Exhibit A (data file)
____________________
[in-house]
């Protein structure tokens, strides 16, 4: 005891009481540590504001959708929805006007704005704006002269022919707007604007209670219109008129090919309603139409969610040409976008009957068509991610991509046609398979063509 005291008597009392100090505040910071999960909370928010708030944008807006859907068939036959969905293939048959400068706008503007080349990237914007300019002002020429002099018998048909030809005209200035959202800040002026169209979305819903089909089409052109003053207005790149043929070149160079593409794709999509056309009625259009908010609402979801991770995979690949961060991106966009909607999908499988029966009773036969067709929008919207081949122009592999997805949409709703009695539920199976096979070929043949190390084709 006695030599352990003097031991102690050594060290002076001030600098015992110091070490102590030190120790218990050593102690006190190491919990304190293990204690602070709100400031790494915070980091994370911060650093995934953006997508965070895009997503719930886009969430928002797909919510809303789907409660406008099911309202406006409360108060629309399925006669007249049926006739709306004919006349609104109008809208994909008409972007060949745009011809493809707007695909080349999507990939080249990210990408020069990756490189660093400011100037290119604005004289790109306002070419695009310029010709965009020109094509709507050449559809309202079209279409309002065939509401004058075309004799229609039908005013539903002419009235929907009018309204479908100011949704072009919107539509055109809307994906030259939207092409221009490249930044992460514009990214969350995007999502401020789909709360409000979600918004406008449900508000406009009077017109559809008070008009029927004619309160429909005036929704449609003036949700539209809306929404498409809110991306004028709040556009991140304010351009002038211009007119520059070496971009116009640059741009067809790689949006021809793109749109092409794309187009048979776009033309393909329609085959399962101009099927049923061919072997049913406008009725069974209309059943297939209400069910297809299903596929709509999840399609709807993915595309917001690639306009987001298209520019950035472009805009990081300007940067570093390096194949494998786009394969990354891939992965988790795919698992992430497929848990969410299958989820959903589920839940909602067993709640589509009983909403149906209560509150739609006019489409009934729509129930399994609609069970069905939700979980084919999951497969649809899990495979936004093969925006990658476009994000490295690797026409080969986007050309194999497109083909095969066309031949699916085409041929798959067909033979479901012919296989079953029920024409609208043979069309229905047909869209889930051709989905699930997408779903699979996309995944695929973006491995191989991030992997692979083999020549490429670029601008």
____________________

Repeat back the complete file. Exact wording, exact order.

[in-house]
């Protein structure tokens, strides 16, 4: 005891009481540590504001959708929805006007704005704006002269022919707007604007209670219109008129090919309603139409969610040409976008009957068509991610991509046609398979063509 005291008597009392100090505040910071999960909370928010708030944008807006859907068939036959969905293939048959400068706008503007080349990237914007300019002002020429002099018998048909030809005209200035959202800040002026169209979305819903089909089409052109003053207005790149043929070149160079593409794709999509056309009625259009908010609402979801991770995979690949961060991106966009909607999908499988029966009773036969067709929008919207081949122009592999997805949409709703009695539920199976096979070929043949190390084709 006695030599352990003097031991102690050594060290002076001030600098015992110091070490102590030190120790218990050593102690006190190491919990304190293990204690602070709100400031790494915070980091994370911060650093995934953006997508965070895009997503719930886009969430928002797909919510809303789907409660406008099911309202406006409360108060629309399925006669007249049926006739709306004919006349609104109008809208994909008409972007060949745009011809493809707007695909080349999507990939080249990210990408020069990756490189660093400011100037290119604005004289790109306002070419695009310029010709965009020109094509709507050449559809309202079209279409309002065939509401004058075309004799229609039908005013539903002419009235929907009018309204479908100011949704072009919107539509055109809307994906030259939207092409221009490249930044992460514009990214969350995007999502401020789909709360409000979600918004406008449900508000406009009077017109559809008070008009029927004619309160429909005036929704449609003036949700539209809306929404498409809110991306004028709040556009991140304010351009002038211009007119520059070496971009116009640059741009067809790689949006021809793109749109092409794309187009048979776009033309393909329609085959399962101009099927049923061919072997049913406008009725069974209309059943297939209400069910297809299903596929709509999840399609709807993915595309917001690639306009987001298209520019950035472009805009990081300007940067570093390096194949494998786009394969990354891939992965988790795919698992992430497929848990969410299958989820959903589920839940909602067993709640589509009983909403149906209560509150739609006019489409009934729509129930399994609609069970069905939700979980084919999951497969649809899990495979936004093969925006990658476009994000490295690797026409080969986007050309194999497109083909095969066309031949699916085409041929798959067909033979479901012919296989079953029920024409609208043979069309229905047909869209889930051709989905699930997408779903699979996309995944695929973006491995191989991030992997692979083999020549490429670029601008």